Williamson: I started rehearsing by myself pretty solidly in June of last year, and I was fortunate because I knew some local guys through the music store, and they offered to rehearse me as a band. It’s one thing to practice on your own; it’s a whole other thing to play with a band. I kind of told this band – The Careless Hearts – I want to pay you back, so I did a gig with them in early September and that went over really well.
In late August, the Stooges got together, but not with Iggy, just the band. We did about five days in Los Angeles, and some things were rough, but it was rough on everybody. They had just been playing the stuff from the first and second albums. The new material we were working on was all kind of new to everybody, and we worked real hard for those five days and pulled it together pretty well. Later in September, we got together with Iggy and played. It was pretty magical at that point, having everybody clicking… and playing this material that was revamped, but fresh. We got a gig in San Paulo, Brazil, and that kind of solidified everything. We’re in pretty good shape now.
IW: Congratulations on the Hall of Fame induction, by the way. Did you think they were just going to string you guys along forever?
Williamson: At this point, none of the band members thought we were going to get in this year. We thought, we’re going to have to settle for taking pride in setting a record for never having gotten in. We didn’t have to, and we’re in, and I think everybody’s really happy about that. It’s just human nature; you want to be appreciated for what you’ve done. It’s a really gratifying thing.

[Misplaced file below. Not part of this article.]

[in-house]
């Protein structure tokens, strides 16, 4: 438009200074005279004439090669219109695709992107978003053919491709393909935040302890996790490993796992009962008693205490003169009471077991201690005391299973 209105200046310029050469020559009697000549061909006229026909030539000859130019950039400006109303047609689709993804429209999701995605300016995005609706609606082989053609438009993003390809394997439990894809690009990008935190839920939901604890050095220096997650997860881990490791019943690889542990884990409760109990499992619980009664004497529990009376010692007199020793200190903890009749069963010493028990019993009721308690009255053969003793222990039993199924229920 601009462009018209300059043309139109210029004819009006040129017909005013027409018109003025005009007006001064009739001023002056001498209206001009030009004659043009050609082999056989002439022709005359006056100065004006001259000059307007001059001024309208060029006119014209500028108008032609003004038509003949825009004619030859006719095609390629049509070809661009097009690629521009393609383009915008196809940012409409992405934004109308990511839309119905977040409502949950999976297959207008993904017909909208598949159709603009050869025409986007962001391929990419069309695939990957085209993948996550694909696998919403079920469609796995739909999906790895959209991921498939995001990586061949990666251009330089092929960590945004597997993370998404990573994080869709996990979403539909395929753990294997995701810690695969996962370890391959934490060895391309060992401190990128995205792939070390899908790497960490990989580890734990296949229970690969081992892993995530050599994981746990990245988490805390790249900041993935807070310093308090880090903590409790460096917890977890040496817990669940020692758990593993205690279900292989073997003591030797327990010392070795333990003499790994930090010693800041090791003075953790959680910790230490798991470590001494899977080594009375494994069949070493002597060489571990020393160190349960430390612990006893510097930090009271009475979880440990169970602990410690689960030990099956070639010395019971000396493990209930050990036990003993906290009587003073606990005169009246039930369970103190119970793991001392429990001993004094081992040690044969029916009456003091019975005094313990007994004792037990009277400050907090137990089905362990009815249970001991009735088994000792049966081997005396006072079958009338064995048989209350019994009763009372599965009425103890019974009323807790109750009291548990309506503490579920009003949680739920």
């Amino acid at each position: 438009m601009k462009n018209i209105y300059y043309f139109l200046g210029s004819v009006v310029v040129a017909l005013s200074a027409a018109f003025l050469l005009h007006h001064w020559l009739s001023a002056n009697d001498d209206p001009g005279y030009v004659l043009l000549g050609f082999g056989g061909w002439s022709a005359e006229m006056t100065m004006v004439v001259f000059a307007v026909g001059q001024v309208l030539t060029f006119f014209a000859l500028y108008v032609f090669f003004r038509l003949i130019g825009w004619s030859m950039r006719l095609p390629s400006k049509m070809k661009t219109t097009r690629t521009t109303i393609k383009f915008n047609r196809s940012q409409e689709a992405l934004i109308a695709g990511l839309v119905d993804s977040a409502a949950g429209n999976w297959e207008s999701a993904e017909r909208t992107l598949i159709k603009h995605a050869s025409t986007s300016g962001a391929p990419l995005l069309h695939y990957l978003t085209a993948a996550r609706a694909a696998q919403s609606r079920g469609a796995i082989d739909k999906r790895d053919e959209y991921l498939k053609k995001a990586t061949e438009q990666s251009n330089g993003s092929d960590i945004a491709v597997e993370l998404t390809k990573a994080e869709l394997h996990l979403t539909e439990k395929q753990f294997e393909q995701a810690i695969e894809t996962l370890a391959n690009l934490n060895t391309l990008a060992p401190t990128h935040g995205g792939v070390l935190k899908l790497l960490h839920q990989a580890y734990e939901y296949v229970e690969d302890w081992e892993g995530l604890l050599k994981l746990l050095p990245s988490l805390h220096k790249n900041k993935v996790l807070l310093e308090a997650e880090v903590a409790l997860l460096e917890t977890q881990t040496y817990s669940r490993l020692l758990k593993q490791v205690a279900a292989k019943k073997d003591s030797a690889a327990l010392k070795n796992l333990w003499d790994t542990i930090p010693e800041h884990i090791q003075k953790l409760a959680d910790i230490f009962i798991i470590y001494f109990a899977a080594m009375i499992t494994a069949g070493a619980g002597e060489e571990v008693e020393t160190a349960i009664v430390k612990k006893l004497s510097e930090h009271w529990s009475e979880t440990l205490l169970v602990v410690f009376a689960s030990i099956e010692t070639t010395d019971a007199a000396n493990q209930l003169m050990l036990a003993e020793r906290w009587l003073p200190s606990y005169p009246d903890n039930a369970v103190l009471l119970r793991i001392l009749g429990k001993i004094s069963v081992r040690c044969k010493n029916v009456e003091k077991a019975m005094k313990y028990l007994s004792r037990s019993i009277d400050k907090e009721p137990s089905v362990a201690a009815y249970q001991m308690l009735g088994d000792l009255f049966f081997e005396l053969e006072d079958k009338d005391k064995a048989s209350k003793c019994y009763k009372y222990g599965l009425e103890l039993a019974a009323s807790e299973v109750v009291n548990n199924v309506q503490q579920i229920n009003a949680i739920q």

IW: What do you remember about the recording of Raw Power? Working on it at the time, did you think this is going to be a classic, one of those albums that people cite again and again as an influence?
Williamson: Not at all. In fact, I personally was not accepting of that acknowledgement even 15 years ago. Of course, I was out of the music business by then, so I was out touch with that. It just seemed incredulous to me that an album that seemed such a flop in its day, to be so important in the history of rock and roll.
You asked me about the recording of it. We were all really young, early 20s. Iggy and the other guys had made other records before, but Raw Power was my first record ever. I had been in the studio a few times to cut one-off demos, but making a record was actually so exciting to me. Everything was new, certainly for me anyway. I was excited to go in every night and just play my heart out in there and see what happened. It was just a really special experience.
IW: It’s kind of one of those gateway albums that you discover and then really start to get into punk and hard rock.
Williamson: Yeah, I’ve heard that before and that’s great. You’ve got to have records like that. The other thing about recordingRaw Power is that we didn’t really have any adult supervision. We were in there doing it on our own. We didn’t have a producer. All we had was an engineer from CBS Studios and us. That’s what allowed us to lay those tracks down because I don’t think any self-respecting producer would have let us do those because who could relate to that music? It was completely brand new at the time, and if I had any sense, we wouldn’t have laid them down, but we liked them and that’s how it happened. There’s an authenticity about that music that is rarely captured on record.